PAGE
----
Are Varicose Veins Genetic?

Table of Contents

Are Varicose Veins Genetic?

Date of Content: September 9, 2023
Written by: Avanthika Nityanand
Reviewed by: Maarit Tiirikainen, PhD

What Are Varicose Veins?

Varicose veins are a common condition of the blood vessels characterized by swollen, enlarged, and twisted veins visible beneath the skin’s surface. Most frequently occurring in the legs and feet, these veins can range from dark purple to blue. Though varicose veins can be unsightly, they often pose more than just a cosmetic problem; they can lead to discomfort, pain, and sometimes severe medical issues related to the circulatory system.

A healthy vein allows blood to flow smoothly back to the heart through a series of one-way valves. In a varicose vein, these valves malfunction, allowing blood to accumulate, leading to enlargement and a twisted, rope-like appearance. While smaller veins are often red or purple, more prominent varicose veins tend to be bluish.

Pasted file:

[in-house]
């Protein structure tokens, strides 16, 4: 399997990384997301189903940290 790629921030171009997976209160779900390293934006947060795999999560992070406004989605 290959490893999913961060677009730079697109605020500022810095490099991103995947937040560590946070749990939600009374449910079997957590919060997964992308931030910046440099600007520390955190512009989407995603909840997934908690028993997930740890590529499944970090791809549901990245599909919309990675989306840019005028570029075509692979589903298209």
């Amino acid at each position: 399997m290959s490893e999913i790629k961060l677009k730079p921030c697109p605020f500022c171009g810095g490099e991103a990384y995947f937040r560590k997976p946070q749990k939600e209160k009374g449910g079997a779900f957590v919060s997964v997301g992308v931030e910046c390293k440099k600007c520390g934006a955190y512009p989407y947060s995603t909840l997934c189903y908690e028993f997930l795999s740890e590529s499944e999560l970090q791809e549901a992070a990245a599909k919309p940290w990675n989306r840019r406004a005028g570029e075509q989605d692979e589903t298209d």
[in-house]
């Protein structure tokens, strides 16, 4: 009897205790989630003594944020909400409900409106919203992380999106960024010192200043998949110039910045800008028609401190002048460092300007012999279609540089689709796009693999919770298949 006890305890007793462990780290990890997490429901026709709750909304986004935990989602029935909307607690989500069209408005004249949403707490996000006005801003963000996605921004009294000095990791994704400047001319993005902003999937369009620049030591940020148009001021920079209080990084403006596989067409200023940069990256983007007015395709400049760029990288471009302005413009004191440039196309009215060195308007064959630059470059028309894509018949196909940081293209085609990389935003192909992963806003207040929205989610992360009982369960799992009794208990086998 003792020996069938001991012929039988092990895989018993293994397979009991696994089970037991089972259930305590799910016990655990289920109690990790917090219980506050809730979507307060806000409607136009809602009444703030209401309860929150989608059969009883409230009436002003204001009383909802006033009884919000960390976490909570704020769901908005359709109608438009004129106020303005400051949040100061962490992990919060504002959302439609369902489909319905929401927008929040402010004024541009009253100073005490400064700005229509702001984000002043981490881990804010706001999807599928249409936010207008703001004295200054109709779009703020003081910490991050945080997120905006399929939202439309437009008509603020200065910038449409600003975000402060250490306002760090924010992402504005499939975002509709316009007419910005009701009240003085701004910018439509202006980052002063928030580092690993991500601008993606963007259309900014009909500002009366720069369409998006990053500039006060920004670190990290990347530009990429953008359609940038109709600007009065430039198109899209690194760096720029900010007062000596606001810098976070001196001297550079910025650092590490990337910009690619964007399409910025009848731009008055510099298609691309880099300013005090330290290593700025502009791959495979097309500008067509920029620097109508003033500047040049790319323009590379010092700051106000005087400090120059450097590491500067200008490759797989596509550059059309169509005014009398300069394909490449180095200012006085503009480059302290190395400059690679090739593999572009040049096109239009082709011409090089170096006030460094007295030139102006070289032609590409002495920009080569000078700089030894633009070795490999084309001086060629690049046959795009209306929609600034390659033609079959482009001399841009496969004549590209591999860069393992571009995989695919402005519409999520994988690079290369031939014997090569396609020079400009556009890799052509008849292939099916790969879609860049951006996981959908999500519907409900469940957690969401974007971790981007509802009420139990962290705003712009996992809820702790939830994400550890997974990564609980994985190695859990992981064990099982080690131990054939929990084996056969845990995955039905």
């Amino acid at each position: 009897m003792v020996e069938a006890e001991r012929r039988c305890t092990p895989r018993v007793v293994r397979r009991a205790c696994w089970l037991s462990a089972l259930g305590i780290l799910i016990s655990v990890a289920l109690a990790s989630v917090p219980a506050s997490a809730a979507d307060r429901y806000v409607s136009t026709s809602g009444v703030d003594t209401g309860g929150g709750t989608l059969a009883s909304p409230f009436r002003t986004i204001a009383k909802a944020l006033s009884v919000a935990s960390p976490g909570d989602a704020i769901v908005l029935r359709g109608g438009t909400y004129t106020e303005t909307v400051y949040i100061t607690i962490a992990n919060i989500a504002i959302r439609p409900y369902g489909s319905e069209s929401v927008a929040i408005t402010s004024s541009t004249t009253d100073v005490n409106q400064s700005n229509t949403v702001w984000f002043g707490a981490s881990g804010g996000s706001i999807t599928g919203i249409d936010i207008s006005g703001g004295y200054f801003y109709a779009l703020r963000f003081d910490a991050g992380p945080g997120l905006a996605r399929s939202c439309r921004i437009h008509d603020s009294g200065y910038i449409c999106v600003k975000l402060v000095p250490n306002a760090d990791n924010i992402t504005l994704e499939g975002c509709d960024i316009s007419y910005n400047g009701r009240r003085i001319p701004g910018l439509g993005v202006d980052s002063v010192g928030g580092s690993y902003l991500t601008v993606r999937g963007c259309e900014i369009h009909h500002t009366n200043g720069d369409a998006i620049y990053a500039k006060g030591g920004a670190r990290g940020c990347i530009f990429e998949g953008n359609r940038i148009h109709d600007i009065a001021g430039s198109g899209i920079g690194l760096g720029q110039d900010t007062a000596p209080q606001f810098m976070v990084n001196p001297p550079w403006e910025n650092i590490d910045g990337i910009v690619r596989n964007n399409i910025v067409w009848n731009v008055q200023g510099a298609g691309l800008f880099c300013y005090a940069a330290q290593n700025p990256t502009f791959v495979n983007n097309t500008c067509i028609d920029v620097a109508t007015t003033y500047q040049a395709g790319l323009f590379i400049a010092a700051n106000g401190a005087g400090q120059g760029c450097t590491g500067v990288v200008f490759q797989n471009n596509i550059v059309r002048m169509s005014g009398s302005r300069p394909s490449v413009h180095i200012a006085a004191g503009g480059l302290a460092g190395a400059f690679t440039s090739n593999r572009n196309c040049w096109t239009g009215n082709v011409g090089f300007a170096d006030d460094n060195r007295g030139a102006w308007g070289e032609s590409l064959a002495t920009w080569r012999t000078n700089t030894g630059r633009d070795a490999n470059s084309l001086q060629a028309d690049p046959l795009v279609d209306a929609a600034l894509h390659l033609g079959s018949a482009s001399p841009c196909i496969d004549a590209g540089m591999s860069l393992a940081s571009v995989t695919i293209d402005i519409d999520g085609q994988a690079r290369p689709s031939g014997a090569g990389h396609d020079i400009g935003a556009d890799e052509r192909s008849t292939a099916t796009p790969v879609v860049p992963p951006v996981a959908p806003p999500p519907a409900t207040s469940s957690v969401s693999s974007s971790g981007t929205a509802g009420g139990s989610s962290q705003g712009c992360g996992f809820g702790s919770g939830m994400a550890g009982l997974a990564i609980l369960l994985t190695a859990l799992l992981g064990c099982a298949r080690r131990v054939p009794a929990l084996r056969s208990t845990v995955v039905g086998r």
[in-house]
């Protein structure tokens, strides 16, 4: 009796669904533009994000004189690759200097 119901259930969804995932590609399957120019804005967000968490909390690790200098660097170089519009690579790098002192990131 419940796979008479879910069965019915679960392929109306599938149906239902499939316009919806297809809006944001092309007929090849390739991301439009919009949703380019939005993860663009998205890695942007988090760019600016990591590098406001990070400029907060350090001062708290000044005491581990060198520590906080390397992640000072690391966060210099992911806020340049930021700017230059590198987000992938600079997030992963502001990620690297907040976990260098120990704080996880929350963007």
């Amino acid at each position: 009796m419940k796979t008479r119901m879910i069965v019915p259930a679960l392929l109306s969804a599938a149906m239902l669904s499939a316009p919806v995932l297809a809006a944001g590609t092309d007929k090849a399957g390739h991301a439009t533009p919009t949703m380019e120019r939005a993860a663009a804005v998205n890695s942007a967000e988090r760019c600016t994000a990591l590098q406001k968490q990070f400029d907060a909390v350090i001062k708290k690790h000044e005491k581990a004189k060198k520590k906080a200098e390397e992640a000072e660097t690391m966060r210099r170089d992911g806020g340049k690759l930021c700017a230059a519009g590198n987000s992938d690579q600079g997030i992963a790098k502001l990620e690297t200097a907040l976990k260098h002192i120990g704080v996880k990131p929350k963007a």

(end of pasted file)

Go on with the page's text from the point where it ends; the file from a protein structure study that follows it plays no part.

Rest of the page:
Are Varicose Veins Genetic?

While varicose veins can be influenced by factors like age, weight, and lifestyle, there could also be a genetic component.

Research on Genetic Markers

Studies on the genetic aspects of varicose veins have mainly focused on symptoms of specific disorders of the blood vessels (like Klippel-Trenaunay Syndrome). Previous research indicates that changes in genes like FOXC2, thrombomodulin (THBD), and desmuslin (SYNM) could contribute to varicose veins by affecting how veins function. However, these investigations have generally involved small sample sizes, ranging from 18 to 700 participants, and there needs to be more follow-up studies to confirm these findings.

A 2019 Genome-Wide Association Study (GWAS), including nearly 10,000 cases and 300,000 controls, identified 30 genetic locations strongly linked with varicose veins. The most notable associations were found in the intron region of CASZ1 (rs1112165), previously implicated in blood pressure, and in the 16q24 region, where the PIEZO1 gene is located.

CASZ1 Gene

In the past few years, multiple GWAS have been carried out, focusing specifically on varicose veins in the lower limbs. The initial study was undertaken by 23andMe and involved European subjects who self-reported having varicose veins. This was succeeded by another GWAS that used clinically verified German cohorts. More recently, a validation study on the key findings from both studies, using independent samples from Russia and the UK Biobank, was also done.